What the heck is "the Flats"?

The Flats is (and notice this word, though plural, is really singular) an area formed by the natural dividing line between East Side and West Side...the flaming Cuyahoga River. If you are from Cleveland, you know the name is not pronounced Kwee-HO-gah. You will not get me to tell you how to pronounce the name of this river, either, or we have lost all defenses against outsiders! Only a native Clevelander knows the secret pronunciation of Cuyahoga, Solon, Medina, Geauga, Akron, Elyria, Lima, Lodi, and Mantua. It is how we know each other. We West Siders also know the secret pronunciation of Broadview, an important way to distinguish fake West Siders from real ones. This I can tell you, because even if you try, you will never get it just right. East siders say Broad -Vyoo, with a little pause between the syllables, each syllable given equal weight. Real West Siders say broadvYOO, with no pause, and a peculiar inflection of the "YOO" upwards which is unmistakabley West Side. Kind of like rhyming with the obsequious service person, who, when thanked, says "No...thank you!".

The Flats have only two remaining purposes: one, to provide a maze of curly-q streets as complicated as London's, which are faster in rush hour than any competing freeway. And two, to house the local night/weekend entertainment industry. Oh, at one time, every man Jack was employed in some gritty job down by the river, burning something, cooking it, forging it, dredging it, or preparing it to be shipped out up the St. Lawrence. However, the vast improvements in the American Economy which result in 75% of the current workforce cooking/pouring/serving something for the other 25%, have eliminated that outmoded purpose! And here is where that meal is prepared, now, often in the company of proprietresses of the oldest profession (so those who never come down to the Flats might say).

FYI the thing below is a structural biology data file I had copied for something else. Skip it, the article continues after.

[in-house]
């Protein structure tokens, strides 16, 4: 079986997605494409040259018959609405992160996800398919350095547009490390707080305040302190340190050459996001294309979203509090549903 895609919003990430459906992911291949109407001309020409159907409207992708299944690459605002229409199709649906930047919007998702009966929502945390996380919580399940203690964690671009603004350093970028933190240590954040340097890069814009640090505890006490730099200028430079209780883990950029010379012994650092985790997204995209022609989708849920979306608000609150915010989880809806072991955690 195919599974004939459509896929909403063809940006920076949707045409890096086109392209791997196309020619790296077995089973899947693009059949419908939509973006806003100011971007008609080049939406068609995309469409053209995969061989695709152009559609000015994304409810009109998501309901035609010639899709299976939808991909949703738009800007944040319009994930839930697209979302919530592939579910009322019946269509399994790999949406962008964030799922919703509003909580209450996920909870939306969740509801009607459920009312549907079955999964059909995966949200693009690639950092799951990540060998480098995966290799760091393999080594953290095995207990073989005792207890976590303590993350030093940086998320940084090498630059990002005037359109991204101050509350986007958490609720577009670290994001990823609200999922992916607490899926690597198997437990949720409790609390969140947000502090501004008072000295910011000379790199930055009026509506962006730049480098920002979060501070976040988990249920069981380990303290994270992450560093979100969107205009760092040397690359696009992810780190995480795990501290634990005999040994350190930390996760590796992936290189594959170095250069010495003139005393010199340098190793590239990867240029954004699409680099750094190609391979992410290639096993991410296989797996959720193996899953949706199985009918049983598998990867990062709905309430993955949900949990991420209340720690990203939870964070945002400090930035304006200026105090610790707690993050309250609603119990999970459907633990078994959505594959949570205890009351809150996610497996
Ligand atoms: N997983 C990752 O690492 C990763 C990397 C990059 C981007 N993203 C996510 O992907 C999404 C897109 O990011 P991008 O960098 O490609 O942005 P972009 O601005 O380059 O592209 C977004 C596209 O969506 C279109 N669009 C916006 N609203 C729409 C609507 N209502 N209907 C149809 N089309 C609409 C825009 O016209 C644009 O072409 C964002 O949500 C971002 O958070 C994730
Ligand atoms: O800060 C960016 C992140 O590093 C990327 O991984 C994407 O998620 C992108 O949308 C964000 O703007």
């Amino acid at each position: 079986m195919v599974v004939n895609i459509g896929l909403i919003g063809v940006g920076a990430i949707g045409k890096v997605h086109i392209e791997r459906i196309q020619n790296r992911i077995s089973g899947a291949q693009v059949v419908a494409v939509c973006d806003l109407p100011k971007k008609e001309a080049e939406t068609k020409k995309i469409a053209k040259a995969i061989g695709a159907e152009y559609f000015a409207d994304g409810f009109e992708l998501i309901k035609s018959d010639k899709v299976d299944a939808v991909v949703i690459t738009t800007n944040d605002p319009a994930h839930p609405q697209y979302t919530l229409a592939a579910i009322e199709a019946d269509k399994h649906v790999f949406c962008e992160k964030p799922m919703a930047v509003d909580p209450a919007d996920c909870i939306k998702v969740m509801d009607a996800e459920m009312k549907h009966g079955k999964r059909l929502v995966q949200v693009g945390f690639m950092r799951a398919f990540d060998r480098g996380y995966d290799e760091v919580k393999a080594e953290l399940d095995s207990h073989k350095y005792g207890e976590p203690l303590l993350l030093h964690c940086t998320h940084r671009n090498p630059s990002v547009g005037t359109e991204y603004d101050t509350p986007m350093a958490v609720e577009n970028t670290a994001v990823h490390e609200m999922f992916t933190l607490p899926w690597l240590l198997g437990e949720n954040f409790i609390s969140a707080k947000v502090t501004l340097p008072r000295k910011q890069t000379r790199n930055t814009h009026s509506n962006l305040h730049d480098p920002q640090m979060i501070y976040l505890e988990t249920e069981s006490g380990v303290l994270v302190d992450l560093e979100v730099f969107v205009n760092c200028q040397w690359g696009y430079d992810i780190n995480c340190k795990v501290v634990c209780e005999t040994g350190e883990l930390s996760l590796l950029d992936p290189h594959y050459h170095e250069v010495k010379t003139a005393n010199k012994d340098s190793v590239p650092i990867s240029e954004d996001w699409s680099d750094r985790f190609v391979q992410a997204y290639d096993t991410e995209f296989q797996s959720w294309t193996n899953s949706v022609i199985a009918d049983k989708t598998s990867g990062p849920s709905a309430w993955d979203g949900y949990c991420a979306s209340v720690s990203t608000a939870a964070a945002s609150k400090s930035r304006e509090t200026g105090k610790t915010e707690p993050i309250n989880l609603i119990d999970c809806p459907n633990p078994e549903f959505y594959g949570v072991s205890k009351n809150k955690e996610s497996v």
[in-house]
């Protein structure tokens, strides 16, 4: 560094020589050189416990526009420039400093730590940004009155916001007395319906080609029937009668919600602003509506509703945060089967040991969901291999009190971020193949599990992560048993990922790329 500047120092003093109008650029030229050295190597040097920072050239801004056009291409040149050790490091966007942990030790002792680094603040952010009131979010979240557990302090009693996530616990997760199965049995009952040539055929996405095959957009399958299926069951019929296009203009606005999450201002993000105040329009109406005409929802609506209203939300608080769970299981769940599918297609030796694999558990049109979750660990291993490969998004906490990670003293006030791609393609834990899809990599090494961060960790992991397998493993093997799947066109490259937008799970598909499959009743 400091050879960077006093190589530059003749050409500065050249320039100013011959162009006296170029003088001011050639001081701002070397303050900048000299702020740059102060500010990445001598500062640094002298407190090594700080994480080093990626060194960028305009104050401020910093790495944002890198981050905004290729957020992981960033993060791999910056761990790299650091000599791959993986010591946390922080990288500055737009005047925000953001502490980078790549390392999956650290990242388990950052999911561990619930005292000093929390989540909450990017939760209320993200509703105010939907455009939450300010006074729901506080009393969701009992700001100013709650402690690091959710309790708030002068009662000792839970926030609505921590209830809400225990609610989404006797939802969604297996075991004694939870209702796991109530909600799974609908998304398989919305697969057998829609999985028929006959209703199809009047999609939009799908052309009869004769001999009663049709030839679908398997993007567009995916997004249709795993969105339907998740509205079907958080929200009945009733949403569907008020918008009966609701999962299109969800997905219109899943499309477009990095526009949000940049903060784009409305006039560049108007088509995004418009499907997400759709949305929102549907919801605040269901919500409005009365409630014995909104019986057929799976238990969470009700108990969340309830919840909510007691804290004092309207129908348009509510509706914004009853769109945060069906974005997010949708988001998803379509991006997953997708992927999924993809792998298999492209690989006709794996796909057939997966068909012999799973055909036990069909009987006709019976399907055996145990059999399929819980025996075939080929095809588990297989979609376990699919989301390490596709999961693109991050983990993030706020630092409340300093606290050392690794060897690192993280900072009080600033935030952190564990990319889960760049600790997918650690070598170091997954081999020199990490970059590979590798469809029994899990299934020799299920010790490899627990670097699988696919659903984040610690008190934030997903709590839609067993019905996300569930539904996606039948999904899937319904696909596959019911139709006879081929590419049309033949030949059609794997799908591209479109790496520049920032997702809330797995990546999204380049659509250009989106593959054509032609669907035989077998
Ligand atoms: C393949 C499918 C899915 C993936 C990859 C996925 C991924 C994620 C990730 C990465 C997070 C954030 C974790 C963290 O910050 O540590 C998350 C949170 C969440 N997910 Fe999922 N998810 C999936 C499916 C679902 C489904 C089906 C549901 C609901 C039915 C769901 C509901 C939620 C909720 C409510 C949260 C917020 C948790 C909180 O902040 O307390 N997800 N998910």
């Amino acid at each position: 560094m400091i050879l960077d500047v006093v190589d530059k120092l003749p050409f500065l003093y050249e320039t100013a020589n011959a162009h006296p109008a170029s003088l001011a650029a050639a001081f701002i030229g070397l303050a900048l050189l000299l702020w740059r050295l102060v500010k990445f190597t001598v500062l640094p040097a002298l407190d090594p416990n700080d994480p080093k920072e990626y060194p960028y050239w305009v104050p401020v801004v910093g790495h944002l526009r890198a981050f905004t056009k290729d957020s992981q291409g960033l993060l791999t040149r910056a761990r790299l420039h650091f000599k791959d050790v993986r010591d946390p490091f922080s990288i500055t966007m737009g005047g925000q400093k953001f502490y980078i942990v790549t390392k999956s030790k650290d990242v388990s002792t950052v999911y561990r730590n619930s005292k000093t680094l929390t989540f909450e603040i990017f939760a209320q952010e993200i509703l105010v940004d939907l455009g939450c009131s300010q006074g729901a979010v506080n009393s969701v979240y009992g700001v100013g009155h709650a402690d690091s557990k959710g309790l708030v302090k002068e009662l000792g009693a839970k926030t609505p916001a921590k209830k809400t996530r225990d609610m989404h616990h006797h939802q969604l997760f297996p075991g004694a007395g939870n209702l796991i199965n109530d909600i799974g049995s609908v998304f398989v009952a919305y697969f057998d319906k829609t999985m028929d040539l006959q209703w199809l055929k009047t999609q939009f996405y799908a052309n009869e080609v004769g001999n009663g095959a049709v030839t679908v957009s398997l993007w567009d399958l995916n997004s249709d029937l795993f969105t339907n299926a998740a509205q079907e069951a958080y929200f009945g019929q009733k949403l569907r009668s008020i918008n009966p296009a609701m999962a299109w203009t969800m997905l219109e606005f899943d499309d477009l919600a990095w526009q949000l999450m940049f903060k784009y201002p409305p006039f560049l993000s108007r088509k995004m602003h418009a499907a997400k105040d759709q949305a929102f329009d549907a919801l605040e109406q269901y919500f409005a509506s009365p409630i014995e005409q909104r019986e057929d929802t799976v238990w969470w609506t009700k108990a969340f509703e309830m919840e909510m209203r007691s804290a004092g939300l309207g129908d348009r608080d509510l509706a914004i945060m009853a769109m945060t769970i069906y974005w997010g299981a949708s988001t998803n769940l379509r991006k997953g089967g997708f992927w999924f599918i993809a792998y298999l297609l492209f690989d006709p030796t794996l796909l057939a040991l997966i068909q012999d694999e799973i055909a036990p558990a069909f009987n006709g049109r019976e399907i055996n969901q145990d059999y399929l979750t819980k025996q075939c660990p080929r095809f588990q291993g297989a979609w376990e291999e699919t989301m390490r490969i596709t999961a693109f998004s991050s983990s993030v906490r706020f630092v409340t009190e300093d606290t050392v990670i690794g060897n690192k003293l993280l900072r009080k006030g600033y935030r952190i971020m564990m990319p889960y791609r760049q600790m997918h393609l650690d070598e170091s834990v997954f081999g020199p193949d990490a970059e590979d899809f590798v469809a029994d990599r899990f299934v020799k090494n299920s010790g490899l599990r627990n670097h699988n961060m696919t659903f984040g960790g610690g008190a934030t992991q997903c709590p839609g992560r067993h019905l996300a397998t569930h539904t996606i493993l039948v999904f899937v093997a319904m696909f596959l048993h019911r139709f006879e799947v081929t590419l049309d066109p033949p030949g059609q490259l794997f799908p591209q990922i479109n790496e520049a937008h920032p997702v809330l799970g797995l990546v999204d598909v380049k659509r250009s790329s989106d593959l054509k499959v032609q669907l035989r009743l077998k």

Looking up at the Terminal Tower from Scranton in the Flats

The Vestigial Railroad Lift Bridges (no trains any more)...this is looking southwest at the High Level Bridge (Detroit Superior), the official dividing structure between the East Side and the West Side. Technically, downtown is on the East Side, and therefore foreign soil to us West Siders. However, in a form of graciousness and compromise the likes of which are seldom seen elsewhere on this planet, We West Siders agree that downtown is officially neutral territory all the way up to about E. 18th street. However, be advised that the Flats has a west side and east side, too, and a West Sider will do what he can to prevent himself from being caught passed out in an East Bank Flats Bar.

The Powerhouse, a West Bank attraction, plus a view of the river exposing the mouth of the Cuyahoga and the soaring Main Avenue bridge. Next to the Powerhouse is the Nautica Stage, where in the all-too-brief summer, outdoor concerts are held of famous musicians such as Phish, Reggae Sunsplash, and the occasional country-western twanger. On the boardwalk is perhaps the most imaginative TGIF restaurant in the world, where you can enjoy a nosh whilst watching various ejectae float by on the surface of the river (some stemming from TGIF's failure to reach above a certain cullinary level; others making gruesome headlines the next day). Nevertheless quite pleasant, beer in hand, or wine; potato skins, buffalo wings, nachos; and of course, Fajitas...the lake air piques the appetite; free entertainment as a stream of elegantly dressed sophisticates boards the tour boat for candlelit lake tours; too bad summer could not go on forever...

And to be absolutely fair, the East Bank of the Flats. More bars per square foot; a Max and Erma's to counterpoint the TGIF's; the Watermark for the gourmet; and of course, Hooters. The rail line you see is the new North Coast Express, which runs from the base of the Terminal Tower, through the Flats, and along the shoreline for about two hundred million dollars (oh excuse me, two miles). But you see, this town will be 200 years old soon, and the Pharaohs that run the scummy bus line in these parts have decreed a festival commuter line be laid at any expense. You know, so it is written; so it shall be done. But naturally it will be quickly paid off as almost a dozen people a week will probably ride it! Think of the money that will roll in! And just to protect their investment, they lay the track right where the only parking used to be. How clever.

But being in the Flats at all means we are just moments from our destination...Downtown...

(to Journey's End)

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